The key difference here is that Trump's race is not the motivating factor in how the media portrays him. The media is responding to Trump as an individual whose actions and words have rubbed many people the wrong way. Consequently, reporting on Trump is often emotional (i.e. irrational), hostile, suspicious, often paranoid, and uncompromisingly one-sided in its misrepresentations of him. Yet, this is precisely the way the media - including, and, perhaps, particularly, the liberal media - misrepresents Asia and Asian men.

This phenomenon further cements my belief that liberals and the liberal media are unreliable allies, fickle and dishonest, but most problematic of all, politically biased such that it cannot be trusted to report objective news about Asians, nor can entertainment media be trusted to divest itself from propagating racist stereotypes of them. My conclusion here is that Asian commentary at this time - if it is to be taken seriously - needs to highlight the implicit dishonesty of the liberal media regardless of whether it is talking about Trump or Asian men. At least we know where we stand with Trump, the media on the other hand, claims to be "liberal" on one side of its mouth whilst giving platforms and credence to those who spout casual anti-Asian racism on the other.

This uncomfortable truth is a huge slap in the face for those in Asian-American reactivism who suggest that our concerns about media representation and portrayals are somehow overblown. The fact that the media has successfully - so far - managed to galvanize widespread opposition, overlook and "re-frame" leftist violence, and successfully propagate admitted lies to disrupt the world's most powerful politician, shows just how significant the issue of media representation is for Asian-Americans. Obviously, some of our self-righteous friends in Asian progressive fantasy land can't imagine just how significant a role the media can play in the democratic process. More on that in an upcoming post.

We have to remember that an unbiased media is hugely significant for any democratic society. If it makes things up and becomes politicized and biased, the effect of this misinformation is that democracy becomes dysfunctional. When media reporting and representation strategies are based on caricaturing and stereotyping of Trump that is designed to foster abuse and hostility towards him rather than honestly inform people of his statements and actions, that takes away our ability to make informed decisions about our democracy.

If media reporting and representation strategies - that are based on caricaturing and stereotyping -  targets an ethnic minority with few means or opportunities of responding, that becomes a repression. Sadly, Asian men are the prime targets for liberal media racism - of course, Asian re-activism has no thoughts on that.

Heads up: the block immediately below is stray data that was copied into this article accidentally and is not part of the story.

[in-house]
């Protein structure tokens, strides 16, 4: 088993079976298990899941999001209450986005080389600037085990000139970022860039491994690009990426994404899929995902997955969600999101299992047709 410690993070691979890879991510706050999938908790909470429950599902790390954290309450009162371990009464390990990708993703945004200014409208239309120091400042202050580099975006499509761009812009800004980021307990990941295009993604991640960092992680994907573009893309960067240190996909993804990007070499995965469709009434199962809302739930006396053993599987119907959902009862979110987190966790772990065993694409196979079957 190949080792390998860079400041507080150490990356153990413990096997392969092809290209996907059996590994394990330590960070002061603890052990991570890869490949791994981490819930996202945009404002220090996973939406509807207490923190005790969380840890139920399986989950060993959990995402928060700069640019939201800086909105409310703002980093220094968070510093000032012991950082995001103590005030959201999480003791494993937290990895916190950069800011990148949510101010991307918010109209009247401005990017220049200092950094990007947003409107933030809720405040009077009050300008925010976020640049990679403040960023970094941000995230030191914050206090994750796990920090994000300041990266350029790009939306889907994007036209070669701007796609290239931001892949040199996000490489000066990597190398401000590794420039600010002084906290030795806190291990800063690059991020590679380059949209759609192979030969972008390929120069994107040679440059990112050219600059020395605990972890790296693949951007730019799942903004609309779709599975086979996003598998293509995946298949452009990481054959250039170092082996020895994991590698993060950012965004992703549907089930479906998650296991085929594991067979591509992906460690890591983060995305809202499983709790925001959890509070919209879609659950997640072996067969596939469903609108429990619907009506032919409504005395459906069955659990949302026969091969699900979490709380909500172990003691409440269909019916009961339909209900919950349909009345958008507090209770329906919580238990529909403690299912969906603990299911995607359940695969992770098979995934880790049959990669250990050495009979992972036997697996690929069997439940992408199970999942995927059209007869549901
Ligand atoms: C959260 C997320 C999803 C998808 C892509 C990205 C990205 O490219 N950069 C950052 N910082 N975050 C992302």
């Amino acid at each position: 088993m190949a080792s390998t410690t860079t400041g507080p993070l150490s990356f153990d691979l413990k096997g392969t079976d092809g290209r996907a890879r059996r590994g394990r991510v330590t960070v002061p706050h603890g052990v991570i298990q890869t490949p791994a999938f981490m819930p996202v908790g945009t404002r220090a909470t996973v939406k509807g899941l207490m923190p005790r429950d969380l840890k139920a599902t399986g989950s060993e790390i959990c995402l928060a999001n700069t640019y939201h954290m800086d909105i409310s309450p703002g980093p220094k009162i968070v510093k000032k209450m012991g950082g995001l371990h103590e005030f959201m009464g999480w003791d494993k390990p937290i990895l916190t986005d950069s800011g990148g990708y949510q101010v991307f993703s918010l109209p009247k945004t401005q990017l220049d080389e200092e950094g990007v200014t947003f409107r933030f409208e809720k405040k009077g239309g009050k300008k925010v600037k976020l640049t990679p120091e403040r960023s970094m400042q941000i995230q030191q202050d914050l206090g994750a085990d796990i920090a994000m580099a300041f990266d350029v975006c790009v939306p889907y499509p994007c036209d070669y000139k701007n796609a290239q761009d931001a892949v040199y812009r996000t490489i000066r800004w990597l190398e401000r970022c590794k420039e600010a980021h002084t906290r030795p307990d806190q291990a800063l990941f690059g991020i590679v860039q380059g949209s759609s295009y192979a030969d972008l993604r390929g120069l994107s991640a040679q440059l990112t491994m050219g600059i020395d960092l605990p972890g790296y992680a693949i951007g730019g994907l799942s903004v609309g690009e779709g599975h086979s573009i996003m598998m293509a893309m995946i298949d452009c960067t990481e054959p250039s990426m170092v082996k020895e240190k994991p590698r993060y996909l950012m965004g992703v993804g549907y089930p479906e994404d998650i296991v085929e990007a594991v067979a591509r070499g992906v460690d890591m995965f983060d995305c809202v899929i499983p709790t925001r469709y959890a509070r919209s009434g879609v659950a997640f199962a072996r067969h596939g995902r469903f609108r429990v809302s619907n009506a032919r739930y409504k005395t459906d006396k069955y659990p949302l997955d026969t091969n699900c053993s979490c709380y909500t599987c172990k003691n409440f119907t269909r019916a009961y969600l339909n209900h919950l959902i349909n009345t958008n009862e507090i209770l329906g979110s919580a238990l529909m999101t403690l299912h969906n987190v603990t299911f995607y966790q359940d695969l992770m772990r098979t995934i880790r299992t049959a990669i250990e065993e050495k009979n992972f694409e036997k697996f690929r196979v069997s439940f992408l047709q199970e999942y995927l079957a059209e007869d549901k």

The article continues...
Generally speaking, we discovered that they are characterized and driven by four types of errors of thought: 
  • Alarmism
  • A lack of historical context or awareness
  • Cherry-picking of evidence (especially visual evidence)
  • A failure to adhere to Occam’s Razor — the common-sense understanding that the simplest explanation for an event or behavior is the most likely. 
Infused throughout almost all these claims, behind their successful dissemination, is confirmation bias: the fuel that drives the spread of all propaganda and false or misleading claims among otherwise sensible and skeptical people. Confirmation bias is the tendency to look for, find, remember and share information that confirms the beliefs we already have, and the tendency to dismiss, ignore and forget information that contradicts those beliefs. It is one of the keys to why clever people, on all sides of every disagreement, sometimes believe stupid things that aren’t true.
And there you have it - an accurate description of the nature of media representation of Asian men. I don't support Trump, but in all consciousness, I cannot give my acquiescence to media strategies that are casually turned on Asian men. The enemy of my enemy, is definitely not my friend in this case.


  1. the media is nobody's friend. one would have to be a sick, psychopathological and deluded zombie to think it had his interests at heart.

  2. Ben,

    I guess you decided to decline my invitation to the private chatroom for asian identity politics?